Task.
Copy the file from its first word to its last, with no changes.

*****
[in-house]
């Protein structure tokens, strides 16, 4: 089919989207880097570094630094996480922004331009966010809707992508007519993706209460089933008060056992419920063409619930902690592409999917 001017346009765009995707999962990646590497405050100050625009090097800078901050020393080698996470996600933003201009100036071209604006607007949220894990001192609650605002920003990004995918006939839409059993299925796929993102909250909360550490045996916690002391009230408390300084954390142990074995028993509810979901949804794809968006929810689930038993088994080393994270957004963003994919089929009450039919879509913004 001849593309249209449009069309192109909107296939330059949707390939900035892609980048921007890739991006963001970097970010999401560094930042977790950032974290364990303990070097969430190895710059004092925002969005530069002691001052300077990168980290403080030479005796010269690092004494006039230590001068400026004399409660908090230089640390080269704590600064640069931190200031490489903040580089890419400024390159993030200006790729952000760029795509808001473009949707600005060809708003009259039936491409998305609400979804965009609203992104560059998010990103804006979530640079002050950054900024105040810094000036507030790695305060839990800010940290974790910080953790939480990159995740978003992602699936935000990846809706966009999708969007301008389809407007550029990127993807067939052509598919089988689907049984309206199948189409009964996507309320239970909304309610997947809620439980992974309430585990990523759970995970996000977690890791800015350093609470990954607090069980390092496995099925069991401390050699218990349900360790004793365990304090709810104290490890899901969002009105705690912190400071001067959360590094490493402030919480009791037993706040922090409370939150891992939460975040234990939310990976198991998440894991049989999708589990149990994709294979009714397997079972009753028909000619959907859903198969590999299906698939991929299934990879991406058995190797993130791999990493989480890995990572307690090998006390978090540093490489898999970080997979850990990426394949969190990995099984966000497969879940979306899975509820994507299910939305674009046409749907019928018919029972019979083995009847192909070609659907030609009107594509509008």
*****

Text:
[in-house]
């Protein structure tokens, strides 16, 4: 089919989207880097570094630094996480922004331009966010809707992508007519993706209460089933008060056992419920063409619930902690592409999917 001017346009765009995707999962990646590497405050100050625009090097800078901050020393080698996470996600933003201009100036071209604006607007949220894990001192609650605002920003990004995918006939839409059993299925796929993102909250909360550490045996916690002391009230408390300084954390142990074995028993509810979901949804794809968006929810689930038993088994080393994270957004963003994919089929009450039919879509913004 001849593309249209449009069309192109909107296939330059949707390939900035892609980048921007890739991006963001970097970010999401560094930042977790950032974290364990303990070097969430190895710059004092925002969005530069002691001052300077990168980290403080030479005796010269690092004494006039230590001068400026004399409660908090230089640390080269704590600064640069931190200031490489903040580089890419400024390159993030200006790729952000760029795509808001473009949707600005060809708003009259039936491409998305609400979804965009609203992104560059998010990103804006979530640079002050950054900024105040810094000036507030790695305060839990800010940290974790910080953790939480990159995740978003992602699936935000990846809706966009999708969007301008389809407007550029990127993807067939052509598919089988689907049984309206199948189409009964996507309320239970909304309610997947809620439980992974309430585990990523759970995970996000977690890791800015350093609470990954607090069980390092496995099925069991401390050699218990349900360790004793365990304090709810104290490890899901969002009105705690912190400071001067959360590094490493402030919480009791037993706040922090409370939150891992939460975040234990939310990976198991998440894991049989999708589990149990994709294979009714397997079972009753028909000619959907859903198969590999299906698939991929299934990879991406058995190797993130791999990493989480890995990572307690090998006390978090540093490489898999970080997979850990990426394949969190990995099984966000497969879940979306899975509820994507299910939305674009046409749907019928018919029972019979083995009847192909070609659907030609009107594509509008």